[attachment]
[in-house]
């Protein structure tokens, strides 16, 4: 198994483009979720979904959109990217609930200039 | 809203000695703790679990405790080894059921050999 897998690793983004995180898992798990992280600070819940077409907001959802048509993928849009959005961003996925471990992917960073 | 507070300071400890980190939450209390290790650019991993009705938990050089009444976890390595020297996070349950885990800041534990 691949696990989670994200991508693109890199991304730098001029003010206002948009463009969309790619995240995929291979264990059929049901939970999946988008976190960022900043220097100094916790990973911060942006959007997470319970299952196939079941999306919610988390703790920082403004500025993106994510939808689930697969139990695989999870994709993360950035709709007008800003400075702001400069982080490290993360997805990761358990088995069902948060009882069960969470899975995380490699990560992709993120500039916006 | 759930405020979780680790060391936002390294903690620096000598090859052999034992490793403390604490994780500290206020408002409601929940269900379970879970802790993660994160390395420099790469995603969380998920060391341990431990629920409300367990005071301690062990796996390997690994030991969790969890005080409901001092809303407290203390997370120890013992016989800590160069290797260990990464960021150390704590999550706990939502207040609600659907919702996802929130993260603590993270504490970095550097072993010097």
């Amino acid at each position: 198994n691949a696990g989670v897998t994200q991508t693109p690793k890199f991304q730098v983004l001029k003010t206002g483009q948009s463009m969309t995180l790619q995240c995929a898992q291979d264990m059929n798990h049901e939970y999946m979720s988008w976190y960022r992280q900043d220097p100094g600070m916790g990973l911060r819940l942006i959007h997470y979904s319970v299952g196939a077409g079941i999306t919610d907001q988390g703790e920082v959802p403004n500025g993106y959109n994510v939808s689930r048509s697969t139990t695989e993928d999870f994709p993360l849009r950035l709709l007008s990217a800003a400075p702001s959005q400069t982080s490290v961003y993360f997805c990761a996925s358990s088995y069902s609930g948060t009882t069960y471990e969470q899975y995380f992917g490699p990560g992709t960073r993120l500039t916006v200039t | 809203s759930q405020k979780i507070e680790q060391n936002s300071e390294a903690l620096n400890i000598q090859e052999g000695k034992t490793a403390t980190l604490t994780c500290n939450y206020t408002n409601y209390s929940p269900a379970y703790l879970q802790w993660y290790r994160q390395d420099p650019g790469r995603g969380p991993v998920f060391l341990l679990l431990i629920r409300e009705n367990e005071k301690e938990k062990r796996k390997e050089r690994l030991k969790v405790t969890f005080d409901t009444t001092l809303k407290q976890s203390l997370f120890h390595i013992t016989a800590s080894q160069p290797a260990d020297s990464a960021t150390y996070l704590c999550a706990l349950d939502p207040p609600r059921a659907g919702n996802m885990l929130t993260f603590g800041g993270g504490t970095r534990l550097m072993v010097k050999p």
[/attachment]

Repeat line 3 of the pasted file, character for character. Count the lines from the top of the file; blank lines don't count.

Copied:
């Amino acid at each position: 198994n691949a696990g989670v897998t994200q991508t693109p690793k890199f991304q730098v983004l001029k003010t206002g483009q948009s463009m969309t995180l790619q995240c995929a898992q291979d264990m059929n798990h049901e939970y999946m979720s988008w976190y960022r992280q900043d220097p100094g600070m916790g990973l911060r819940l942006i959007h997470y979904s319970v299952g196939a077409g079941i999306t919610d907001q988390g703790e920082v959802p403004n500025g993106y959109n994510v939808s689930r048509s697969t139990t695989e993928d999870f994709p993360l849009r950035l709709l007008s990217a800003a400075p702001s959005q400069t982080s490290v961003y993360f997805c990761a996925s358990s088995y069902s609930g948060t009882t069960y471990e969470q899975y995380f992917g490699p990560g992709t960073r993120l500039t916006v200039t | 809203s759930q405020k979780i507070e680790q060391n936002s300071e390294a903690l620096n400890i000598q090859e052999g000695k034992t490793a403390t980190l604490t994780c500290n939450y206020t408002n409601y209390s929940p269900a379970y703790l879970q802790w993660y290790r994160q390395d420099p650019g790469r995603g969380p991993v998920f060391l341990l679990l431990i629920r409300e009705n367990e005071k301690e938990k062990r796996k390997e050089r690994l030991k969790v405790t969890f005080d409901t009444t001092l809303k407290q976890s203390l997370f120890h390595i013992t016989a800590s080894q160069p290797a260990d020297s990464a960021t150390y996070l704590c999550a706990l349950d939502p207040p609600r059921a659907g919702n996802m885990l929130t993260f603590g800041g993270g504490t970095r534990l550097m072993v010097k050999p």